What is the best advice you could give yourself, if you had to start your dental career over? What mistakes have you made (or seen), and how can a younger dentist avoid the same pitfalls? There is a litany of career advice out there for new dentists. Here, we compile some of the most popular categories to help new dentists start their career off on the right side of the chair, so to speak.
Although your perspective on work-life balance can and probably will change throughout your career, if you know you’re the type of person who thrives in a slow- or fast-paced environment, pursue those types of opportunities. If you don’t mind working a lot of hours with little time off for awhile when you’re young, then do it. But don’t burn yourself out. For many seasoned dentists, the ability to enjoy life outside dentistry comes with pacing yourself, hiring help when it’s needed, and only taking on the patients and cases you know you can manage. That means making decisions on what not to do and saying no to some things – but pacing yourself over time is important to maintain your love of dentistry.
A successful dental practice is one where the dentist understands his or her practice’s business operations. This means stretching your comfort zone and becoming comfortable and confident in financial management, leadership, marketing, and growth. These are skills that aren’t taught in dental school, but necessary if you want to run a profitable, growth-oriented practice. To that end, seek out continuing education, lectures and workshops, coaches and consultants, and senior dentists who can teach and mentor you. Early in your career is the best time to learn these skills, as an associate or junior dentist, before you consider becoming an owner yourself.
Most seasoned dentists will tell you to keep learning. Take all the continuing education you can and incorporate it into your practice. Use it to your advantage to go after new opportunities or decide where you don’t want your practice to go. It’s never too late to hone your clinical skills, either. If you decide at the peak of your career to learn a new skill, like implants or sedation dentistry, go for it.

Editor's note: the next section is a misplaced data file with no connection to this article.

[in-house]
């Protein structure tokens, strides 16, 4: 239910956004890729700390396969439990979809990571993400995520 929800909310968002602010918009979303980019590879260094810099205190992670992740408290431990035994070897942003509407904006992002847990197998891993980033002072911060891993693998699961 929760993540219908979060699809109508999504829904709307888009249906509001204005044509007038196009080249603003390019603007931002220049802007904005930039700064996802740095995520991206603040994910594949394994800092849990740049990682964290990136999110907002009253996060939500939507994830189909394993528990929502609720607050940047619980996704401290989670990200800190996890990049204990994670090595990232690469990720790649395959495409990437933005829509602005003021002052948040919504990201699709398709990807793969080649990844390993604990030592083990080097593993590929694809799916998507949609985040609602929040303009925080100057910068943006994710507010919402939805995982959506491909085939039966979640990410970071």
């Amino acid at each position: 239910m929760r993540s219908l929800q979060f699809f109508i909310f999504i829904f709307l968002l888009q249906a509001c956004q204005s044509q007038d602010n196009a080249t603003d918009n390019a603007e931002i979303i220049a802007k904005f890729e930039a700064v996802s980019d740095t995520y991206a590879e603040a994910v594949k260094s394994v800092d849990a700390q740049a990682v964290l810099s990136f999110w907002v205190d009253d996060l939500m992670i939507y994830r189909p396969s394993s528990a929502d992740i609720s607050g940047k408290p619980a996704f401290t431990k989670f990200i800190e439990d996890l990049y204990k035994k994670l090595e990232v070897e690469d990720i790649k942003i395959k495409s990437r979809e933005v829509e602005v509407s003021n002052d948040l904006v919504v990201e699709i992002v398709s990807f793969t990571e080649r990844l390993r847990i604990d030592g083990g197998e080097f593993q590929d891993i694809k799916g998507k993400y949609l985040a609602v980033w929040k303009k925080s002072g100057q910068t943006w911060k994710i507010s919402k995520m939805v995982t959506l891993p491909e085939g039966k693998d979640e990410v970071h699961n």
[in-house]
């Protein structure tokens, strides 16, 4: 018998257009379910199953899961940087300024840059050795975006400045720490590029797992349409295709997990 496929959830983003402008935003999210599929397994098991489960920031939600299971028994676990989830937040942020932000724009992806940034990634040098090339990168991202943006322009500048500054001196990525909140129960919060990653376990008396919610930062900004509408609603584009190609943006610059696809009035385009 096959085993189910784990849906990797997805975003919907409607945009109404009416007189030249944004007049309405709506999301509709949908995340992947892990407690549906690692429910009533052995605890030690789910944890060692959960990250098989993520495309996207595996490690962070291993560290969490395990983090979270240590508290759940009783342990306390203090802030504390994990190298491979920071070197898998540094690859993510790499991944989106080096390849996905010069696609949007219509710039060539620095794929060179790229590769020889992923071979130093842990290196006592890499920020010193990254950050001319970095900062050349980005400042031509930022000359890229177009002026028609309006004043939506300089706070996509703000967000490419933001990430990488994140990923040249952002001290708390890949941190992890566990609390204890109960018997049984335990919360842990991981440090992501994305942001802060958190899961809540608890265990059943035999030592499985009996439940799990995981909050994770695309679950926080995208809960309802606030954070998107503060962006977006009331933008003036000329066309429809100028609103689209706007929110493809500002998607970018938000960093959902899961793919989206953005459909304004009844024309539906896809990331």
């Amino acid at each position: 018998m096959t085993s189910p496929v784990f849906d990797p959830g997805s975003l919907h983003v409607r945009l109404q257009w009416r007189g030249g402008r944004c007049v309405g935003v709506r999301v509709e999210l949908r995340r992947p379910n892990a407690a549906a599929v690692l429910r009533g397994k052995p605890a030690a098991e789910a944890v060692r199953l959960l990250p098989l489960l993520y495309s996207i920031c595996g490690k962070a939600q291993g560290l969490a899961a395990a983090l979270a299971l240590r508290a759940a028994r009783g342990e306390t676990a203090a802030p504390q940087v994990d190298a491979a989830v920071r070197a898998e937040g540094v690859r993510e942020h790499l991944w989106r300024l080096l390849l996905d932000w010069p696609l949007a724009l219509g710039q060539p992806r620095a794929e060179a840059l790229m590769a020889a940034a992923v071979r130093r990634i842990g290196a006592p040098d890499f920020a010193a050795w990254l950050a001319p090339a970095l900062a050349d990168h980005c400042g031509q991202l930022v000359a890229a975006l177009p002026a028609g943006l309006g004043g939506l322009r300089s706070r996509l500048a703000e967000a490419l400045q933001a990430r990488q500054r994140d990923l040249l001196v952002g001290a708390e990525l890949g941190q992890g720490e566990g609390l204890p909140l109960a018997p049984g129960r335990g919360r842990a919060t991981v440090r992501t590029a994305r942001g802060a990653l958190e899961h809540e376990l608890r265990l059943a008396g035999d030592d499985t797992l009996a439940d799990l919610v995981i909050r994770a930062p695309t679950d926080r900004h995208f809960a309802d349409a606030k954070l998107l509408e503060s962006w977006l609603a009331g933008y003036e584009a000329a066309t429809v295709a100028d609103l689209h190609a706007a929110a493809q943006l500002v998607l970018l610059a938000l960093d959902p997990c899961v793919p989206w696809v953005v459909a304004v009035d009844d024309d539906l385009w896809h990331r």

Practice According to Your Strengths
It’s important for young dentists to identify their strengths and tailor their dental practice around those strengths. Do what you love, not what you feel will be the most profitable or trendy. Setting the style and tone of your practice can be key in getting the most out of dentistry. For example, do not pursue surgery or endodontics just to round out your practice and attract more patients. If you prefer to do more hygiene or routine dental care, stick to it – and do it well.
Every older dentist can agree on one thing: contribute to your retirement early and often! Even with student loan debt, don’t put off paying yourself. And when it comes to debt, practice management loans are good debt, and personal loans for expensive cars or a high credit card balance are not. Live within your means to enjoy a better quality of life later.
Most dental school graduates have a substantial amount of student loan debt. The best way to repay it depends on your situation, but one thing most older dentists agree on is paying down the balance aggressively early on. This can mean refinancing, making extra payments, choosing an alternative repayment plan, or all the above. You can still get a practice loan with student loan debt, but take steps to ensure you own your debt, not the other way around.
Did we miss anything? What career advice would you give to new dentists? If you are a new dentist, or an associate with just a few years of experience, what is the best advice you’ve been given? Share your comments with us on Facebook, LinkedIn, or Twitter. And if you have questions on dental practice management, buying your first practice, or anything in between, contact us today.